Moving in Quebec City, 2007
© Claude Boucher / wikimedia/ 2007 / CC BY-SA 3.0
Moving Day is a national tradition in Québec, where today is called the “Jour du déménagement.”
By custom, leases in Québec go from 1 July to 30 June. A very high proportion of the dwellers in Montréal are renters — in 1998, over 250,000 people applied to have their telephone services hooked up at a new location for the 1st of July. In 1998, the BBC sent a film crew in to make a documentary of it all.
The person who is moving treats all the helpers to meals. People usually get food delivered in or as take-away. The food is often pizza, submarines or fried or barbeque-sauce chicken from the Saint-Hubert chain of restaurants — food that doesn’t require a set-up kitchen or anything other than paper plates or plastic forks to eat. The beverages of choice are beer or Pepsi.
Some people make firm plans to be away that week-end well in advance, so that they can’t get hit to help move somebody.
The big party in Québec, Saint-Jean-Baptiste Day (aka Fête Nationale du Québec), has happened a week before and everyone has had his / her fun. But because Saint-Jean-Baptiste Day was a long weekend holiday, it also gave those who are moving a bit of an extra day to pack in advance as well.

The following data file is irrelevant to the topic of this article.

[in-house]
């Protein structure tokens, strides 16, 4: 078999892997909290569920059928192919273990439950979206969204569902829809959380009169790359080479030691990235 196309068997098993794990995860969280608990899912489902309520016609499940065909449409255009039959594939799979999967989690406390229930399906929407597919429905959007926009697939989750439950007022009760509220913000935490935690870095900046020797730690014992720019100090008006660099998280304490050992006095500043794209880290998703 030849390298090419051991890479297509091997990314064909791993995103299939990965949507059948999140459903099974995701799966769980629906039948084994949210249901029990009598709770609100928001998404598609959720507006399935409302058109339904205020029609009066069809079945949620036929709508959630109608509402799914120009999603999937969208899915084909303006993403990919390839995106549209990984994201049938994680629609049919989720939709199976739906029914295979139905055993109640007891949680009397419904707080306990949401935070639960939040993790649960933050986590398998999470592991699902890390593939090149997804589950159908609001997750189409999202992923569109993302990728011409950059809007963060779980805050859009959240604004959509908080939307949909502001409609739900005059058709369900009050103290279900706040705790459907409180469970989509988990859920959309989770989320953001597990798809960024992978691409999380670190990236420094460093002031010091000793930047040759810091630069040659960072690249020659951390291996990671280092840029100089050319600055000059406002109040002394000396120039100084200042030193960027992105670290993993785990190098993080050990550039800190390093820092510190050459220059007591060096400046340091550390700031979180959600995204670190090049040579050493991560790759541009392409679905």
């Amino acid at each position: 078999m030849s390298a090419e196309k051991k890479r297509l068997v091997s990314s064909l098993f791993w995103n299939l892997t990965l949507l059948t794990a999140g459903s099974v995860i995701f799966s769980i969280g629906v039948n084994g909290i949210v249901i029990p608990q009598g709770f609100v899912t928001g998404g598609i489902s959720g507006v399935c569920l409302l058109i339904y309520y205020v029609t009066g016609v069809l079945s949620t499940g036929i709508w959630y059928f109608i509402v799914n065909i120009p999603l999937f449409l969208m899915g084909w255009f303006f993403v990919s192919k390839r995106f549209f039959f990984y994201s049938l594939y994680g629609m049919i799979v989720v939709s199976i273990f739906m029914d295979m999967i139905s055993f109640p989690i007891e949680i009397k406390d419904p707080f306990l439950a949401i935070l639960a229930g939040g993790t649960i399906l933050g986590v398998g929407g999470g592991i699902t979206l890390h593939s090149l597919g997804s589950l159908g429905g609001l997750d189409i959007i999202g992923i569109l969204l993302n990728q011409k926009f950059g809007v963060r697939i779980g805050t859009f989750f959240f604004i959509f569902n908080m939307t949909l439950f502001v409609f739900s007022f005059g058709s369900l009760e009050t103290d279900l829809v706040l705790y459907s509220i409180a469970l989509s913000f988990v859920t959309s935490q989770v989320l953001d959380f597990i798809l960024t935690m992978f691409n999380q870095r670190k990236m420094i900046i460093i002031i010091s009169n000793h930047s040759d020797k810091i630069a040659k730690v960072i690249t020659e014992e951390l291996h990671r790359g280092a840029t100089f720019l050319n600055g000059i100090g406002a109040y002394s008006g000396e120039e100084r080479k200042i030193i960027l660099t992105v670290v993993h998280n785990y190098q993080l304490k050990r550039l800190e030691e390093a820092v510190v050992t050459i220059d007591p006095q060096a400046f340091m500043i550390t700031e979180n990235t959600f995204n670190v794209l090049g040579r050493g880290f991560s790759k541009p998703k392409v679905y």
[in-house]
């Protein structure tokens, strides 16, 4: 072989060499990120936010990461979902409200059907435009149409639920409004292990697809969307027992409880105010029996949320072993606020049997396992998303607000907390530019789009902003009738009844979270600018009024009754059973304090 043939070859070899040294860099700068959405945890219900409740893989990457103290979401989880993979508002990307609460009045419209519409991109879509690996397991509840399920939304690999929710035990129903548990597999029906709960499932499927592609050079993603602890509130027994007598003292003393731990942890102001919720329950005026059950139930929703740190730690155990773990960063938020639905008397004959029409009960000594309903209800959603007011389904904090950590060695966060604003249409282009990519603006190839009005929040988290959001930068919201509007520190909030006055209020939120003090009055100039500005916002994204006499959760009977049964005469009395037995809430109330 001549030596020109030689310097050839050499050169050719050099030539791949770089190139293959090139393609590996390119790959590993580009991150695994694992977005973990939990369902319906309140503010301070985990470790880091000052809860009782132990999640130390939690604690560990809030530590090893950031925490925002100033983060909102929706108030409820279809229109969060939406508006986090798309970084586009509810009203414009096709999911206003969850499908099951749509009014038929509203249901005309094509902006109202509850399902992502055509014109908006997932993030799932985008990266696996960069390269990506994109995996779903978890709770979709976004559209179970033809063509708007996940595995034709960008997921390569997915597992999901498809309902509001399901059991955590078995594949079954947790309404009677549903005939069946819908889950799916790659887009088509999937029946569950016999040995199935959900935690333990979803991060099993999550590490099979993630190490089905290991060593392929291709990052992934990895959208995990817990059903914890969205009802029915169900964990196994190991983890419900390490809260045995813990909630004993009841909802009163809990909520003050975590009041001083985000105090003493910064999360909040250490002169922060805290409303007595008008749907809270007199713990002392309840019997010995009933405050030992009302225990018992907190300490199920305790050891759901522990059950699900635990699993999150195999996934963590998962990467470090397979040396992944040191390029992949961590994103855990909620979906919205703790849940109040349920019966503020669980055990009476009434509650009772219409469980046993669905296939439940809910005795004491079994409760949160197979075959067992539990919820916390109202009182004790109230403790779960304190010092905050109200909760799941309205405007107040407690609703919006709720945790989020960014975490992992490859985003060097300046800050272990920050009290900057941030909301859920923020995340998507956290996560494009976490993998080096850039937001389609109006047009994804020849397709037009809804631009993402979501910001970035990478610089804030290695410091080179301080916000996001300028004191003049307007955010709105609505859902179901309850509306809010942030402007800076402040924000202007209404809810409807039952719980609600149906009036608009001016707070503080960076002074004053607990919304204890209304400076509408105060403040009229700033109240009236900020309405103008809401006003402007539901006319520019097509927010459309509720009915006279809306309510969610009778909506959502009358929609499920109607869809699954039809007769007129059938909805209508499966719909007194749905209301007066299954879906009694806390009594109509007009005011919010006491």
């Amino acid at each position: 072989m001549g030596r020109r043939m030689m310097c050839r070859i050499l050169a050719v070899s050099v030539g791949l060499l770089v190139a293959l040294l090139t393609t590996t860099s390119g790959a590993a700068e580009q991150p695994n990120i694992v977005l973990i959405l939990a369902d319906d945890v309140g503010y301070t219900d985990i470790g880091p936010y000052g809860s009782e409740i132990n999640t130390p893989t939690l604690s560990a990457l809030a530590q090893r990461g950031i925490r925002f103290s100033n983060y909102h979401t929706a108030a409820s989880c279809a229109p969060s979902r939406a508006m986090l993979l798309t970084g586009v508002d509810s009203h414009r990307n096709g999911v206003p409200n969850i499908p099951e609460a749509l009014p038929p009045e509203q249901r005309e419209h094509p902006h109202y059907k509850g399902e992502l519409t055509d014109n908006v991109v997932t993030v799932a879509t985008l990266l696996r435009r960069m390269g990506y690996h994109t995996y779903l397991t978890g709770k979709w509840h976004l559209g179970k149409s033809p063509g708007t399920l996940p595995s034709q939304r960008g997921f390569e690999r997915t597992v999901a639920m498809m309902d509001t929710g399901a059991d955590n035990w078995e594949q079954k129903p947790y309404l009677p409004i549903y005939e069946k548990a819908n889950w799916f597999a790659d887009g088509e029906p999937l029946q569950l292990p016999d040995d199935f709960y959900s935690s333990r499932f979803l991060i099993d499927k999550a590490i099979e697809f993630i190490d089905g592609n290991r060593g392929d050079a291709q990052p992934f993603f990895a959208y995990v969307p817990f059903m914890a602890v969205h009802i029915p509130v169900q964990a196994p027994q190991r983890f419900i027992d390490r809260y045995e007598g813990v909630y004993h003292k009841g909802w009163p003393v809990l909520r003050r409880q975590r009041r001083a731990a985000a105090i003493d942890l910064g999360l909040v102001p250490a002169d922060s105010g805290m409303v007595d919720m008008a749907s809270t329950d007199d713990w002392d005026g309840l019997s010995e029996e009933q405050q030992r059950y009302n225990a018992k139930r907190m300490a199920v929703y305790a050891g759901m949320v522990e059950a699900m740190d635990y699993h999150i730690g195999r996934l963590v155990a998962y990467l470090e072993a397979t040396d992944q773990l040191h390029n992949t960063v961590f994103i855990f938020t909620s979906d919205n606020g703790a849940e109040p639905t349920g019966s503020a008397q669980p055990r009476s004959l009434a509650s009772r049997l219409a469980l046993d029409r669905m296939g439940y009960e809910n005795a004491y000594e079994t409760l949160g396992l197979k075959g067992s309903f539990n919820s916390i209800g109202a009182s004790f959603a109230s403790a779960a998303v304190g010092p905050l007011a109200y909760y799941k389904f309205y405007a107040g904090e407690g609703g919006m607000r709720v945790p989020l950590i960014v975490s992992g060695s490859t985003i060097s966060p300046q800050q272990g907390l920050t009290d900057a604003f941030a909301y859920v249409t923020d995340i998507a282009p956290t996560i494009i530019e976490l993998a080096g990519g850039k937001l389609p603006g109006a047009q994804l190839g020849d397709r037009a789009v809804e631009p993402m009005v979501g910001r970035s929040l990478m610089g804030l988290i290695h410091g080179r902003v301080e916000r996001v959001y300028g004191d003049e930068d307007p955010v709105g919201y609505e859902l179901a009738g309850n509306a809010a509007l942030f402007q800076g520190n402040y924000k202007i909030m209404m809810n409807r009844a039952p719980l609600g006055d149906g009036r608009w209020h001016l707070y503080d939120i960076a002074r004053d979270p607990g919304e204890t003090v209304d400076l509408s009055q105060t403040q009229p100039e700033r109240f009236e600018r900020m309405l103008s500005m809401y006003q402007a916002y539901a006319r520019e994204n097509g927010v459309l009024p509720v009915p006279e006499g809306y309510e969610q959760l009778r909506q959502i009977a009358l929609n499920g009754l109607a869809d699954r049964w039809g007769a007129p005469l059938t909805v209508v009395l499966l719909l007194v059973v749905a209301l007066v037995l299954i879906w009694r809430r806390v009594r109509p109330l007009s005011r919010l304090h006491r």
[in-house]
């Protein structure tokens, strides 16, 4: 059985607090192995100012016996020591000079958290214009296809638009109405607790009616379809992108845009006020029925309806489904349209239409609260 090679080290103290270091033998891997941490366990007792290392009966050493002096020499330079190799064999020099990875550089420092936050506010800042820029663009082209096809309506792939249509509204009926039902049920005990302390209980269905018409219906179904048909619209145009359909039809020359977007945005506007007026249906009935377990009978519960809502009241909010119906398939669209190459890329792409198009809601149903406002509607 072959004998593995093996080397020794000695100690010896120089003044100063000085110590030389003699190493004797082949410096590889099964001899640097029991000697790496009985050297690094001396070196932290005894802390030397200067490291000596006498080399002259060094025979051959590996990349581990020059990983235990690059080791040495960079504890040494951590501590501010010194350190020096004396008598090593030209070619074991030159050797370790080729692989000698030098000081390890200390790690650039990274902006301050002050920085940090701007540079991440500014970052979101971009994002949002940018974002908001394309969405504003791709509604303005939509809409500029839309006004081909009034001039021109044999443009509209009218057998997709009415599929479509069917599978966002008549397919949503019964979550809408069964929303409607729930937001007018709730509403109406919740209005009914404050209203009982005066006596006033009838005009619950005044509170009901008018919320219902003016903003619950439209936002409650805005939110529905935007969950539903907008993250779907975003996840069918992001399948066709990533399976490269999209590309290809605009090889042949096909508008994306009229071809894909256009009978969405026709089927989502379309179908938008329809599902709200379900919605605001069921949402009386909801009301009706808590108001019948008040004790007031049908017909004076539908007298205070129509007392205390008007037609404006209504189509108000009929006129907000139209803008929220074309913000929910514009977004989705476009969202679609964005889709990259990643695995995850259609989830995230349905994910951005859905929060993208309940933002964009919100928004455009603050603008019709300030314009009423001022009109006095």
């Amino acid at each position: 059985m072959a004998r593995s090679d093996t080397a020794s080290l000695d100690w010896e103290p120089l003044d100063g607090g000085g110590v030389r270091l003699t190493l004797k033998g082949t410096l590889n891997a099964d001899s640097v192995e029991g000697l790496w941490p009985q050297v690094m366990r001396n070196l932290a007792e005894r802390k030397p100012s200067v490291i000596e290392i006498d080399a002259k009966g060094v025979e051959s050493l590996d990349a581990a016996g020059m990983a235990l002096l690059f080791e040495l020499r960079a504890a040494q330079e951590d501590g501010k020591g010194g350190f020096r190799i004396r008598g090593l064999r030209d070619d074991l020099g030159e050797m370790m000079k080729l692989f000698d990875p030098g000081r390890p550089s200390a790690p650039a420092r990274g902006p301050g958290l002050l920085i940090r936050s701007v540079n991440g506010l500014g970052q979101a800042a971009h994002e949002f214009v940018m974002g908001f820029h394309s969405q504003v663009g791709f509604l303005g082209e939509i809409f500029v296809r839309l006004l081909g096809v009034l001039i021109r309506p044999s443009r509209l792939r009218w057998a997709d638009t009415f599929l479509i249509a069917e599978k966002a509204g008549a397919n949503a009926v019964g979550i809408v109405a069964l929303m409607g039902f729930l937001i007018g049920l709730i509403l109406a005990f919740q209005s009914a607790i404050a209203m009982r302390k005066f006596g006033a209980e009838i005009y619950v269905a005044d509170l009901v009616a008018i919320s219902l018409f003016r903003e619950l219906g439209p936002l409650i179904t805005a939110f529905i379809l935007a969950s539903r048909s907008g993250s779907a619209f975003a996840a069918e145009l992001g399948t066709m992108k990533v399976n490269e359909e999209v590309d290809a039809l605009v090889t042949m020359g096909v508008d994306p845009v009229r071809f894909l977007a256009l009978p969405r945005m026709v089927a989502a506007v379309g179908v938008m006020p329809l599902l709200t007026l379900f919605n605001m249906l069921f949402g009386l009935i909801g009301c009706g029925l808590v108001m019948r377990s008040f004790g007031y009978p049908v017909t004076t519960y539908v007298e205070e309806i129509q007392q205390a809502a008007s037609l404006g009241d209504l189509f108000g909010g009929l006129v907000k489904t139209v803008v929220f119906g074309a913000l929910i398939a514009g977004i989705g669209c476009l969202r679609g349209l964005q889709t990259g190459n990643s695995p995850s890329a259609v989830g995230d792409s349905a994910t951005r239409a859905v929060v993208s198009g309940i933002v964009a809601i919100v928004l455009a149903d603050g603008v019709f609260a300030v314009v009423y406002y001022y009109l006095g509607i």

1 July is also an official holiday, for Canada Day, so you can move without taking a day off work.
If you’re booking a van for moving, or hiring actual movers, if you don’t do it in advance by at least three to six months, you may be out of luck.
Many garage sales are held in advance by people wanting to lighten the load before moving, and at the end of Moving Day, many good quality freebies that people decided against moving can be found on the curbside.
The narrow, curved exterior staircases typical in Quebec cities add to the challenge of moving.
© Claude Boucher / wikimedia/ 2007 / CC BY-SA 2.5
Moving Day used to be 1st of May. The idea dated from colonial times; the date prevented landowners from forcing tenant farmers from moving before the snows had melted.
In 1973, the government moved it to the 1st of July. The advantages of the July date were that people already had the day off, the weather was likely to be better for the move, and, it allowed children to finish their terms in whatever school they had been in.
Literature & Lore
The ritual of Moving Day is deeply set in Québec. In her 1945 novel, ‘Bonheur d’occasion’, Gabrielle Roy depicts the frenzy of the day in the Montreal suburb of Saint-Henri. In his 2004 comedy film ‘Premier juillet, le film’, Philippe Gagnon depicts three households caught up in the turmoil.
Radio-Canada. La BBC suit de près le jour du déménagement. Québec. 2 July 1998. Retrieved August 2006 from .http://www.radio-canada.ca/nouvelles/12/12696.htm